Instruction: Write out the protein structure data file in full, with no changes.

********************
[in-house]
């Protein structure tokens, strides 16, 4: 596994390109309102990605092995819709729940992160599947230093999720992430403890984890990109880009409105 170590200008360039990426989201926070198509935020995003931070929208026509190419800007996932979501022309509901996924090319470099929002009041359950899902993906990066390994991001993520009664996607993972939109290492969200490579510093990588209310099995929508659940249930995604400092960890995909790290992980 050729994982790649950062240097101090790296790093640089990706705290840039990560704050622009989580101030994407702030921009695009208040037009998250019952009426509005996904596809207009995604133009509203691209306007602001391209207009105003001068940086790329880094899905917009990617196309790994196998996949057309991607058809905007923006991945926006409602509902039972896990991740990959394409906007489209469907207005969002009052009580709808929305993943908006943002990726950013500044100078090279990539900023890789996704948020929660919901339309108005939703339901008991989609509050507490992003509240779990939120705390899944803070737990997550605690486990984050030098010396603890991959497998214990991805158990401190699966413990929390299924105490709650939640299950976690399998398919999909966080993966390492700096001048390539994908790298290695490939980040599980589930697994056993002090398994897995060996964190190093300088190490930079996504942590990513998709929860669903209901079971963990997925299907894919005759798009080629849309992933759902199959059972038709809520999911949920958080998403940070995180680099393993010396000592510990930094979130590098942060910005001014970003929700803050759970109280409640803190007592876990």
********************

[in-house]
């Protein structure tokens, strides 16, 4: 596994390109309102990605092995819709729940992160599947230093999720992430403890984890990109880009409105 170590200008360039990426989201926070198509935020995003931070929208026509190419800007996932979501022309509901996924090319470099929002009041359950899902993906990066390994991001993520009664996607993972939109290492969200490579510093990588209310099995929508659940249930995604400092960890995909790290992980 050729994982790649950062240097101090790296790093640089990706705290840039990560704050622009989580101030994407702030921009695009208040037009998250019952009426509005996904596809207009995604133009509203691209306007602001391209207009105003001068940086790329880094899905917009990617196309790994196998996949057309991607058809905007923006991945926006409602509902039972896990991740990959394409906007489209469907207005969002009052009580709808929305993943908006943002990726950013500044100078090279990539900023890789996704948020929660919901339309108005939703339901008991989609509050507490992003509240779990939120705390899944803070737990997550605690486990984050030098010396603890991959497998214990991805158990401190699966413990929390299924105490709650939640299950976690399998398919999909966080993966390492700096001048390539994908790298290695490939980040599980589930697994056993002090398994897995060996964190190093300088190490930079996504942590990513998709929860669903209901079971963990997925299907894919005759798009080629849309992933759902199959059972038709809520999911949920958080998403940070995180680099393993010396000592510990930094979130590098942060910005001014970003929700803050759970109280409640803190007592876990």